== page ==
In THE ROOKIE’s second season, Eric Winter’s character, LAPD training officer Tim Bradford, is starting to mellow a little. Sure, in the series created by Alexi Hawley, Bradford still addresses all the new officers as “Boot,” has no patience with slow responses, and generally expects everybody to live up to his standards of perfection. However, Bradford has gotten noticeably gentler with his trainee, Officer Lucy Chen (Melissa O’Neil), ever since she survived being kidnapped by a serial killer. Bradford has even mellowed, a little, toward the department’s oldest rookie, John Nolan, played by Nathan Fillion.
Winter, a native Californian, played Rex on DAYS OF OUR LIVES for 683 episodes. More recently, he’s been a regular on GCB, WITCHES OF EAST END, and SECRETS AND LIES. His feature credits include COMET, FIRE WITH FIRE, THE UGLY TRUTH, and HAROLD & KUMAR ESCAPE FROM GUANTANAMO BAY. Winter’s real-life wife, actress Roselyn Sanchez, recently guest-starred on an episode of THE ROOKIE as a reporter who (no surprise) irritates Bradford.
ASSIGNMENT X: So far, what’s been the most physically difficult thing you’ve had to do in THE ROOKIE, and what’s been the most emotionally difficult thing?
ERIC WINTER: Wow. Emotionally, I think my character went through a lot in the first season. That was great to play as an actor and emotionally challenging.
AX: All of the stuff of Bradford dealing with his ex-cop/drug addict/informant ex-wife, who was played by Mircea Monroe?
WINTER: Yes. And I think now, the episode coming back from our winter finale, that episode in particular is a really emotionally and physically challenging episode, for Lucy, and also for Bradford, because it’s very much a staple episode for our relationship. I feel responsible for what we left off with, her getting kidnapped, and I think it’s a very traumatic experience she goes through, and we go through as partners.
AX: Is Bradford any nicer to Lucy afterwards?
WINTER: Yeah, I think I’m nicer in general. I think a lot of that experience, this whole season, I think Bradford is letting down his guard a bit and the walls are coming down. He’s got a relationship with Rachel [played by Jasmine Mathews], which is going really well, and I think he’s finding himself again.
AX: Were you at all concerned with the plotline where Bradford suddenly collapsed as the result of a life-threatening condition?
WINTER: When I first read it, I was concerned. I was like, “What the …?!” [laughs] “Alexi, am I gone? Am I dead?” And he was like, “No, no, no, you’re fine.” But I loved that ending, and I thought that was a really emotionally draining episode as well for my character, the finale of that season. I love that I was able to be that pawned in the finale. But I was definitely nervous at first.
AX: Now that Bradford has gotten more conscious of how he behaves toward Chen, there’s a fair amount of humor in their relationship.
WINTER: Oh, yes.
AX: Is that something that was in the scripts, is that something you brought to it, is that something you asked for …?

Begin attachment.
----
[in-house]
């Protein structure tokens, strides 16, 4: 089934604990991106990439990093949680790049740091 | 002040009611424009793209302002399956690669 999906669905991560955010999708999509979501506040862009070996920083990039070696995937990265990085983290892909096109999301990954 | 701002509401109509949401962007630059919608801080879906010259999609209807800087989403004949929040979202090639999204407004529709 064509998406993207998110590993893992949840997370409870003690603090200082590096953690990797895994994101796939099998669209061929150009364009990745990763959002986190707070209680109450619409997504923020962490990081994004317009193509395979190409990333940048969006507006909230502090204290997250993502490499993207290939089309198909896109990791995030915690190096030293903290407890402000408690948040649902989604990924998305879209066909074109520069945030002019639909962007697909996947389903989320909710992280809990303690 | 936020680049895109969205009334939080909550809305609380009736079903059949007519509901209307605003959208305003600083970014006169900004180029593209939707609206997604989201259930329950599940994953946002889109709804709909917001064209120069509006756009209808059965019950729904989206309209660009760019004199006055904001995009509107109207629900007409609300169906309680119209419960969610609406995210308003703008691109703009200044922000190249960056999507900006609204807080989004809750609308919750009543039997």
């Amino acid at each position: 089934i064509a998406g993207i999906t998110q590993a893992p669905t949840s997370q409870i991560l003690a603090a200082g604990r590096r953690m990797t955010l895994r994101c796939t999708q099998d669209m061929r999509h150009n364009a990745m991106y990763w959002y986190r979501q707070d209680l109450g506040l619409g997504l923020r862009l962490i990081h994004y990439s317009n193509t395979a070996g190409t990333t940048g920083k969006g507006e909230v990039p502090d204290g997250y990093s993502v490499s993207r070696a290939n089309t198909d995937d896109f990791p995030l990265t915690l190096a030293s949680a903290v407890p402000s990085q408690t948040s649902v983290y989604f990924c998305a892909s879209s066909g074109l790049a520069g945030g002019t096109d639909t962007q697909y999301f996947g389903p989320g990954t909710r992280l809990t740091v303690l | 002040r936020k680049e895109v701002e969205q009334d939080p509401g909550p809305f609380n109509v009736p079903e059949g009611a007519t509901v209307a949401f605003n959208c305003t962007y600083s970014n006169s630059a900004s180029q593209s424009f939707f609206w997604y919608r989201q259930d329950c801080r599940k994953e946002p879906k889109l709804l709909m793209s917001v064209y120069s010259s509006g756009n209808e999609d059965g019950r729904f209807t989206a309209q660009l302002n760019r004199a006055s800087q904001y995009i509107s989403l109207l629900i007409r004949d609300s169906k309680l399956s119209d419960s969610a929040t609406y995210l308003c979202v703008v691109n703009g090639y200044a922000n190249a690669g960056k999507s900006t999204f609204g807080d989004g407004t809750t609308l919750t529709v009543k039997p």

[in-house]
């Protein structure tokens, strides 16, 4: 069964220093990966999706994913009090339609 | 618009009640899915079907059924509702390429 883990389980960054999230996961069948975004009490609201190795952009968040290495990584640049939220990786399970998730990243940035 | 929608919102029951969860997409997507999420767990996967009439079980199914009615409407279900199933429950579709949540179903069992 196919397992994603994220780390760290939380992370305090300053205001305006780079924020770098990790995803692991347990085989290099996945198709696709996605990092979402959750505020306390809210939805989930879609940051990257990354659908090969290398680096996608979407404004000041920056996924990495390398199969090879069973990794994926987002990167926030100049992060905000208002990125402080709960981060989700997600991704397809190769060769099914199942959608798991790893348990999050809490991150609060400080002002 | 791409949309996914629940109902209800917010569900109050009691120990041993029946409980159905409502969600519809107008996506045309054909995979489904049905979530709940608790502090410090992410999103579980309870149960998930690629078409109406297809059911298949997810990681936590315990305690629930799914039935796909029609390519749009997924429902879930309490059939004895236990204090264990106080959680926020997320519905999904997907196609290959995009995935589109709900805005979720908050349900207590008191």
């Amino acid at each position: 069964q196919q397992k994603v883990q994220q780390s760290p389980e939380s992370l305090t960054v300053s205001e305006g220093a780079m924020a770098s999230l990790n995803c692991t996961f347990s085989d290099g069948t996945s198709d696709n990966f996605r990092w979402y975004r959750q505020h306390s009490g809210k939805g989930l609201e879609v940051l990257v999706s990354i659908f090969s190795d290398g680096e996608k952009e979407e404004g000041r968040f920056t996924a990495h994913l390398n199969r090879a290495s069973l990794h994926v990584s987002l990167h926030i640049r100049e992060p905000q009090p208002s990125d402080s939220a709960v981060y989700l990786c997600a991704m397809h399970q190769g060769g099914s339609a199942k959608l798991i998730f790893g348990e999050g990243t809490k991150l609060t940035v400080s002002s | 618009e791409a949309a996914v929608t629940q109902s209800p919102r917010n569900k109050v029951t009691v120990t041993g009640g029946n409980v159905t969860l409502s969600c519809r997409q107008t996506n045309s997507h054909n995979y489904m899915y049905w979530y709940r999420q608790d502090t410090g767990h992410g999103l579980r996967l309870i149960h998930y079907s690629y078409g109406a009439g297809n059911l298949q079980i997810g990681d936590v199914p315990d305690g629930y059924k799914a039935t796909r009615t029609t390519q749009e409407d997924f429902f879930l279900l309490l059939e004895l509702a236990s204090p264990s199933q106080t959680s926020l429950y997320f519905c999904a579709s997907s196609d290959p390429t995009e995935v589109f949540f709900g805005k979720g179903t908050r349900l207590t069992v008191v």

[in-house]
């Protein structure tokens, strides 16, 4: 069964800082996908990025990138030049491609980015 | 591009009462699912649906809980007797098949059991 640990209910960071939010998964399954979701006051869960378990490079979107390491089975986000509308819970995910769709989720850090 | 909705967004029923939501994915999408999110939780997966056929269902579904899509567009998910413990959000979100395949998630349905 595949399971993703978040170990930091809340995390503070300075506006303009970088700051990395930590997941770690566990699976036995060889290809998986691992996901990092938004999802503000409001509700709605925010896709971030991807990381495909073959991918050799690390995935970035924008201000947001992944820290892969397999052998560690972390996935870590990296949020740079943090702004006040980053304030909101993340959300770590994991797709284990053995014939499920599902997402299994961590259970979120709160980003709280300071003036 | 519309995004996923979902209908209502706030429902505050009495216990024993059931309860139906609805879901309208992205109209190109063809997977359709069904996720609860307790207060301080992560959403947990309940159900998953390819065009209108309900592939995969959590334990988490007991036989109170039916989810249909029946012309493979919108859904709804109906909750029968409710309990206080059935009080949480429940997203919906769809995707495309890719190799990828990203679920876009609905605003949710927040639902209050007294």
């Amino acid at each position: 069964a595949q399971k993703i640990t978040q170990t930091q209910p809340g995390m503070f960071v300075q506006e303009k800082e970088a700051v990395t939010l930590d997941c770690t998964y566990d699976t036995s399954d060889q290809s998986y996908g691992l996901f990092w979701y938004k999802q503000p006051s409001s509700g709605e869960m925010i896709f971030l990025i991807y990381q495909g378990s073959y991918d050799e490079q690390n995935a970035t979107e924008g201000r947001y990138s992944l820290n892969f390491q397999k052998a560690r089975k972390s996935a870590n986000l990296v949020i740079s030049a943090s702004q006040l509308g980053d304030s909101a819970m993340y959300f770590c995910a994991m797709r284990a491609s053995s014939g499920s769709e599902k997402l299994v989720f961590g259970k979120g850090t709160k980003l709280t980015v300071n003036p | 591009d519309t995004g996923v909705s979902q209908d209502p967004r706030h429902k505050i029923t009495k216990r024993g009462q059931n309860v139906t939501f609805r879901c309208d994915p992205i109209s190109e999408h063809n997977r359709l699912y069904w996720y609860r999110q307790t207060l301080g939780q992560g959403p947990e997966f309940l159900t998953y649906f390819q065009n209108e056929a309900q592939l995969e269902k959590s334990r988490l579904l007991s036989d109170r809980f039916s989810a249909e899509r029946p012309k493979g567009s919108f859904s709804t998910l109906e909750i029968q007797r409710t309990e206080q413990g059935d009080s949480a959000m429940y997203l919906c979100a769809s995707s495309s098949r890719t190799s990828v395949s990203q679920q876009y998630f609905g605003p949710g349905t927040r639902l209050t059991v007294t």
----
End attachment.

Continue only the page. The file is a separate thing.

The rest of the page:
WINTER: A lot of it is from the great mind of Alexi and what he writes for us. But what he does really well, too, is he taps into our – the way Melissa and I are in person, Alexei, I think, finds these ways of tying in a lot of our strengths, within our personalities, and bleeding that into our characters. So even though it’s a different tone – I’m not as serious as Bradford is – a lot of that humor comes from a natural place, and a fun place. So the fact that he found that and tapped into it and gives us such great dialogue and puts us in such great situations, it makes it so fun to play.
AX: Obviously, THE ROOKIE has some police consultants. What’s the most valuable thing you’ve learned from them?
WINTER: Our consultants are amazing. Chick Daniel and Bob Wu, these guys are two rock stars with LAPD. Chick has since retired, but amazing guys. And they’ve taught us, first of all, just the foundation of how to look, act, behave like a real LAPD officer. We always try to hold true to that, so anybody watching the show can’t really question what we’re doing or how we’re acting. But just the stories that they bring to us from their everyday experiences, and how that helps us shape our characters, is amazing. I mean, these guys live the full live within the LAPD and are some standup individuals. They’ve seen it all.
AX: Had you played cops before playing Bradford on THE ROOKIE?
WINTER: I had played detectives before and things like that, but never an LAPD, never a cop-cop. And one thing I always say is that this is one of those roles where the uniform, the wardrobe really plays a role in how you behave. So it’s incredible. It’s a nice tool.
AX: Do you have any other projects going on we should know about?
WINTER: I’m doing a podcast right now with my wife, Roselyn Sanchez, called HE SAID ELLA DIJO, with iHeart Media, and that’s currently running, and that’s been a fun side project we’re doing.
AX: And what would you most like people to know about the rest of THE ROOKIE Season 2?
WINTER: You don’t want to miss it. I think this season, again, we push the envelope even more, the character development is off the chart, you’re learning more and more about who we are and how we tick as people, when we’re on duty and off-duty, and the relationships with each other, it’s just getting better and better.
This interview was conducted during ABC’s party for the Winter 2020 Television Critics Association (TCA) press tour.
Article Source: Assignment X
Article: THE ROOKIE: Actor Eric Winter on Season 2 of the ABC drama series – Exclusive Interview